Once I was a clever boy learning the arts of Oxford... is a quotation from the verses written by Bishop Richard Fleming (c.1385-1431) for his tomb in Lincoln Cathedral. Fleming, the founder of Lincoln College in Oxford, is the subject of my research for a D. Phil., and, like me, a son of the West Riding. I have remarked in the past that I have a deeply meaningful on-going relationship with a dead fifteenth century bishop... it was Fleming who, in effect, enabled me to come to Oxford and to learn its arts, and for that I am immensely grateful.

Saturday, 25 July 2020

More relics of St James the Great

Having posted about the Goodyear altarpiece in Santiago de Compostella earlier I see that Gregory Dipippo has a post today on The New Liturgicsl Movement about a relic of St James which has been treasured at Pistoia in Tuscany since the mid-twelfth century. This portion of his scull and the remains of his chapel in the cathedral are described in A Famous Medieval Relic of St James the Greater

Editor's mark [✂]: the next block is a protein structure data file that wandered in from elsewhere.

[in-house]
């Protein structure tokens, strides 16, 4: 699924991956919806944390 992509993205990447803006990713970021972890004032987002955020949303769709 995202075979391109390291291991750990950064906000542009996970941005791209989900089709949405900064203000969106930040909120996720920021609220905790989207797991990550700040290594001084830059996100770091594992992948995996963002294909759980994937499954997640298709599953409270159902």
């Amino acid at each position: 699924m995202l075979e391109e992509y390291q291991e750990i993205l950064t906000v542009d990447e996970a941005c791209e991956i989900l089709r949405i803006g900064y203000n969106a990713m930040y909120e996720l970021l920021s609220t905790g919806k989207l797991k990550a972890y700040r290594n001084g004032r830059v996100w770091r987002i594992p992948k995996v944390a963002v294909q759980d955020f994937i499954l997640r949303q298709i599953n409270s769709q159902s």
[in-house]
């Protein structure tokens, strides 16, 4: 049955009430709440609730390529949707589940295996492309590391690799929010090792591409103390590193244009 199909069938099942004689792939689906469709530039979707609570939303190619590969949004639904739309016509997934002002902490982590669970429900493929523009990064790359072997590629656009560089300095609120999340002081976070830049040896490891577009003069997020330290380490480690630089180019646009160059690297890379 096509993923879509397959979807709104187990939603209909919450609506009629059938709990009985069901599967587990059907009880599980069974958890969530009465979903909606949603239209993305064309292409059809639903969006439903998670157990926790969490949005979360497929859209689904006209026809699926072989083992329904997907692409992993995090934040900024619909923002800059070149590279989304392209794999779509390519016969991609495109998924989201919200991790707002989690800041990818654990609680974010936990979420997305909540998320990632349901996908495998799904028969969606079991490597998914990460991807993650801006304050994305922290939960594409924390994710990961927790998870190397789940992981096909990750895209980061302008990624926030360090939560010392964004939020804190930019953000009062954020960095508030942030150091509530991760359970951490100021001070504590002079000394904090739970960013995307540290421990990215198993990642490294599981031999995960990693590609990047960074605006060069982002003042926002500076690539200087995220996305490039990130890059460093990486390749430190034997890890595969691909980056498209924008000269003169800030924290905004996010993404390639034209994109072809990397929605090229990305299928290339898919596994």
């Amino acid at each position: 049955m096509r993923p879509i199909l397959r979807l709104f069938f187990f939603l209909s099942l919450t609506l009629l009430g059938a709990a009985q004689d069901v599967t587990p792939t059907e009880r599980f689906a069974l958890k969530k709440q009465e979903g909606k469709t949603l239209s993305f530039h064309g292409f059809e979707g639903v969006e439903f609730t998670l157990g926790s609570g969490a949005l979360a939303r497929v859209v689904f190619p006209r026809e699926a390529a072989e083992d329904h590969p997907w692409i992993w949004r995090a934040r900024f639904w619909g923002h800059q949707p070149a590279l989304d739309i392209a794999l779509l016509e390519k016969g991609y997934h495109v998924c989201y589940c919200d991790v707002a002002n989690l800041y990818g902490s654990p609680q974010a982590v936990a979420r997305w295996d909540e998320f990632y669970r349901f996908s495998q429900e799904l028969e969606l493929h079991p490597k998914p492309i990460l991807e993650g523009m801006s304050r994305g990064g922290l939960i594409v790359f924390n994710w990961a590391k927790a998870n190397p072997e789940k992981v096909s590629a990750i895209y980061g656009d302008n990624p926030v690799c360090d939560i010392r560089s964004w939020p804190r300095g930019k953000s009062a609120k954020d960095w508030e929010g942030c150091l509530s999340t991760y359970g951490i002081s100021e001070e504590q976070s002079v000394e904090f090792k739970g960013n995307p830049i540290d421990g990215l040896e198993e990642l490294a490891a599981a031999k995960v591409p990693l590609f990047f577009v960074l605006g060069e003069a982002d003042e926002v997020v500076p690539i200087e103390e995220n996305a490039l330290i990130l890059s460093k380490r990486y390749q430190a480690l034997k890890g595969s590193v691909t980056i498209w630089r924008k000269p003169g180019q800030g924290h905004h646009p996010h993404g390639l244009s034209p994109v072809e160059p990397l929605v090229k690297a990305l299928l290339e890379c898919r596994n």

I did not know if this relic beforehand, so it was interesting to read the article.

Here in the Thames valley there still survives, miraculously, the prised relic of the Hanf of St James. This, taken from the treasure of the Holy Roman Emperors, was given by the Empress Matilda, mother of King Henry II, to the Cluniac abbey founded and endowed by her father, King Henry I, at Reading. Hidden in a wall of the ruins it was rediscovered in the eighteenth century and is now held at the Catholic church in Marlow. I have posted about it before in The Hand of St James and in More on the Holy Hand of Reading.

St James the Great Pray for us

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